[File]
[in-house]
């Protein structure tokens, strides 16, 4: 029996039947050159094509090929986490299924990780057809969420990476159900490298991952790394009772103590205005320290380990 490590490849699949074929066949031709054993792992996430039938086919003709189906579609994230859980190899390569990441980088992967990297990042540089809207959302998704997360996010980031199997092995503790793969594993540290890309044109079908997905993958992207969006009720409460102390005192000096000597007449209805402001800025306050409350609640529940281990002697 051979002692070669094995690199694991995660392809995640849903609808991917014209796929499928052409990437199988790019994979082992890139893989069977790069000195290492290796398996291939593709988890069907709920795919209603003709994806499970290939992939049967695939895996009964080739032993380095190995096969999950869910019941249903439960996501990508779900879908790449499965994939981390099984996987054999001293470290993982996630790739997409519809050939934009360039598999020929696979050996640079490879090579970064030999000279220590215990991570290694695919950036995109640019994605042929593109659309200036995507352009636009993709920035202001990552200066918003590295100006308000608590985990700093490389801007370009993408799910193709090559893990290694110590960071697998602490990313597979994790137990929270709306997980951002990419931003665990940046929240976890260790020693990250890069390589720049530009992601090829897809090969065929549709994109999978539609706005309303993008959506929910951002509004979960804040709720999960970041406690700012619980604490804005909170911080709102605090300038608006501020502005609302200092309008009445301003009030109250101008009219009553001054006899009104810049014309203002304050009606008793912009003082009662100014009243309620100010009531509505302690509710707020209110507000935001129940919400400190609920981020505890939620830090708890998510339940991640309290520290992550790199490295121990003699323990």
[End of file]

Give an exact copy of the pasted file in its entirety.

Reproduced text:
[in-house]
């Protein structure tokens, strides 16, 4: 029996039947050159094509090929986490299924990780057809969420990476159900490298991952790394009772103590205005320290380990 490590490849699949074929066949031709054993792992996430039938086919003709189906579609994230859980190899390569990441980088992967990297990042540089809207959302998704997360996010980031199997092995503790793969594993540290890309044109079908997905993958992207969006009720409460102390005192000096000597007449209805402001800025306050409350609640529940281990002697 051979002692070669094995690199694991995660392809995640849903609808991917014209796929499928052409990437199988790019994979082992890139893989069977790069000195290492290796398996291939593709988890069907709920795919209603003709994806499970290939992939049967695939895996009964080739032993380095190995096969999950869910019941249903439960996501990508779900879908790449499965994939981390099984996987054999001293470290993982996630790739997409519809050939934009360039598999020929696979050996640079490879090579970064030999000279220590215990991570290694695919950036995109640019994605042929593109659309200036995507352009636009993709920035202001990552200066918003590295100006308000608590985990700093490389801007370009993408799910193709090559893990290694110590960071697998602490990313597979994790137990929270709306997980951002990419931003665990940046929240976890260790020693990250890069390589720049530009992601090829897809090969065929549709994109999978539609706005309303993008959506929910951002509004979960804040709720999960970041406690700012619980604490804005909170911080709102605090300038608006501020502005609302200092309008009445301003009030109250101008009219009553001054006899009104810049014309203002304050009606008793912009003082009662100014009243309620100010009531509505302690509710707020209110507000935001129940919400400190609920981020505890939620830090708890998510339940991640309290520290992550790199490295121990003699323990």